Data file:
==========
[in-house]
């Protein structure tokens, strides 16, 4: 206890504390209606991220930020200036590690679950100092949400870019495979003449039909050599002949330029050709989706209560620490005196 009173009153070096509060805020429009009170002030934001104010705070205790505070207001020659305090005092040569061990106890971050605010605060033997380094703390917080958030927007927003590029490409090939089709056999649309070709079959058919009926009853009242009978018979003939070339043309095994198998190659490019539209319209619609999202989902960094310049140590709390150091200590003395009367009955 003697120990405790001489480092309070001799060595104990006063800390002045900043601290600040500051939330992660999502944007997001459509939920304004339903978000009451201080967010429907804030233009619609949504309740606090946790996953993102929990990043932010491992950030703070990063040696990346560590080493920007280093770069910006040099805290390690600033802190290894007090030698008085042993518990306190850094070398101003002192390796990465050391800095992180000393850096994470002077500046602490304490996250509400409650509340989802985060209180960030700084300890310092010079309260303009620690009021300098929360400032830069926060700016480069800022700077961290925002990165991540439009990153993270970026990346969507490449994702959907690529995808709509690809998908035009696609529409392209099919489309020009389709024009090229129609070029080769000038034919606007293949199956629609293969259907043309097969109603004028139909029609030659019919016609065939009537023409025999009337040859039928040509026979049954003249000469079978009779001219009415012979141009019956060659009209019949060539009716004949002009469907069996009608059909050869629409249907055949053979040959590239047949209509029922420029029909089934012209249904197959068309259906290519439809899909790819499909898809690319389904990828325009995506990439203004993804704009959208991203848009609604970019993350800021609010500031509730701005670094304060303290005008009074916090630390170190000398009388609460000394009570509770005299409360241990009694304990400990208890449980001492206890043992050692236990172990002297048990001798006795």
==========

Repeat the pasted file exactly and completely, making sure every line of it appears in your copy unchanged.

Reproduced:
[in-house]
């Protein structure tokens, strides 16, 4: 206890504390209606991220930020200036590690679950100092949400870019495979003449039909050599002949330029050709989706209560620490005196 009173009153070096509060805020429009009170002030934001104010705070205790505070207001020659305090005092040569061990106890971050605010605060033997380094703390917080958030927007927003590029490409090939089709056999649309070709079959058919009926009853009242009978018979003939070339043309095994198998190659490019539209319209619609999202989902960094310049140590709390150091200590003395009367009955 003697120990405790001489480092309070001799060595104990006063800390002045900043601290600040500051939330992660999502944007997001459509939920304004339903978000009451201080967010429907804030233009619609949504309740606090946790996953993102929990990043932010491992950030703070990063040696990346560590080493920007280093770069910006040099805290390690600033802190290894007090030698008085042993518990306190850094070398101003002192390796990465050391800095992180000393850096994470002077500046602490304490996250509400409650509340989802985060209180960030700084300890310092010079309260303009620690009021300098929360400032830069926060700016480069800022700077961290925002990165991540439009990153993270970026990346969507490449994702959907690529995808709509690809998908035009696609529409392209099919489309020009389709024009090229129609070029080769000038034919606007293949199956629609293969259907043309097969109603004028139909029609030659019919016609065939009537023409025999009337040859039928040509026979049954003249000469079978009779001219009415012979141009019956060659009209019949060539009716004949002009469907069996009608059909050869629409249907055949053979040959590239047949209509029922420029029909089934012209249904197959068309259906290519439809899909790819499909898809690319389904990828325009995506990439203004993804704009959208991203848009609604970019993350800021609010500031509730701005670094304060303290005008009074916090630390170190000398009388609460000394009570509770005299409360241990009694304990400990208890449980001492206890043992050692236990172990002297048990001798006795």